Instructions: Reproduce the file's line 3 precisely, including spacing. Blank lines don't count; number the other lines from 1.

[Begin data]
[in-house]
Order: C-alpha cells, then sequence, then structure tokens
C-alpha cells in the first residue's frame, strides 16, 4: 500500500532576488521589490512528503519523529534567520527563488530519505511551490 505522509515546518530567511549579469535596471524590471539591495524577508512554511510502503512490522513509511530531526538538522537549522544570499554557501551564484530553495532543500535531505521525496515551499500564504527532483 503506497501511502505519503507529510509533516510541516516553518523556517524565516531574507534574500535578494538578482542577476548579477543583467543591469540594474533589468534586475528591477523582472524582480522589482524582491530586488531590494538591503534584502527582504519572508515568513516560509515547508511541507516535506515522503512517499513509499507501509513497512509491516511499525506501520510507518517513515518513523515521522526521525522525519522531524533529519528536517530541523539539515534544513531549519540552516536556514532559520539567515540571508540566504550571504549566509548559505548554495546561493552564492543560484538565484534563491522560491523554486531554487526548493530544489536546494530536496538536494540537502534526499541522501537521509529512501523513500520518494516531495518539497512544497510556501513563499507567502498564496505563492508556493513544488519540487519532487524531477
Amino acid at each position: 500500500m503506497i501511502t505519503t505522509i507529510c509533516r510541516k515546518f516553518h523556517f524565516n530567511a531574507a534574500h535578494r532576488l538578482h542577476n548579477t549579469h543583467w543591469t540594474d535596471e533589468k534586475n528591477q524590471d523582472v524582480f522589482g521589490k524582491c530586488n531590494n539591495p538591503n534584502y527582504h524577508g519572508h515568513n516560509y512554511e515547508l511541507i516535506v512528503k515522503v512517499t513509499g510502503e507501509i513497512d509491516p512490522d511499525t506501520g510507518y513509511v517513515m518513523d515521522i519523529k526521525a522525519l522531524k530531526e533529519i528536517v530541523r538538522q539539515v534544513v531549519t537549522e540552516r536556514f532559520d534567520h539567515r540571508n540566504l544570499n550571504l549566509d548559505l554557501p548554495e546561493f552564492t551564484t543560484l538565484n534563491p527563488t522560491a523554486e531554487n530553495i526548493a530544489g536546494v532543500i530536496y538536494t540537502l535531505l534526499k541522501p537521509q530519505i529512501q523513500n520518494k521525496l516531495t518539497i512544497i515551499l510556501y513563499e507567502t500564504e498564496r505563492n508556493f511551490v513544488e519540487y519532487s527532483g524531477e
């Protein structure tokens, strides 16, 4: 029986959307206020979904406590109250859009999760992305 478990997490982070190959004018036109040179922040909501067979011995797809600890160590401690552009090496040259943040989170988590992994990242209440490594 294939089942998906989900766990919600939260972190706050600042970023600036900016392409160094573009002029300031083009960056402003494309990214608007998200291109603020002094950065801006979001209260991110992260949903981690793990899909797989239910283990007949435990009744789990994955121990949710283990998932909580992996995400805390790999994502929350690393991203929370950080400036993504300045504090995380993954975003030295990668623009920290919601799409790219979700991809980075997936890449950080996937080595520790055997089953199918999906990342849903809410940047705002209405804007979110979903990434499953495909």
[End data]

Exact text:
C-alpha cells in the first residue's frame, strides 16, 4: 500500500532576488521589490512528503519523529534567520527563488530519505511551490 505522509515546518530567511549579469535596471524590471539591495524577508512554511510502503512490522513509511530531526538538522537549522544570499554557501551564484530553495532543500535531505521525496515551499500564504527532483 503506497501511502505519503507529510509533516510541516516553518523556517524565516531574507534574500535578494538578482542577476548579477543583467543591469540594474533589468534586475528591477523582472524582480522589482524582491530586488531590494538591503534584502527582504519572508515568513516560509515547508511541507516535506515522503512517499513509499507501509513497512509491516511499525506501520510507518517513515518513523515521522526521525522525519522531524533529519528536517530541523539539515534544513531549519540552516536556514532559520539567515540571508540566504550571504549566509548559505548554495546561493552564492543560484538565484534563491522560491523554486531554487526548493530544489536546494530536496538536494540537502534526499541522501537521509529512501523513500520518494516531495518539497512544497510556501513563499507567502498564496505563492508556493513544488519540487519532487524531477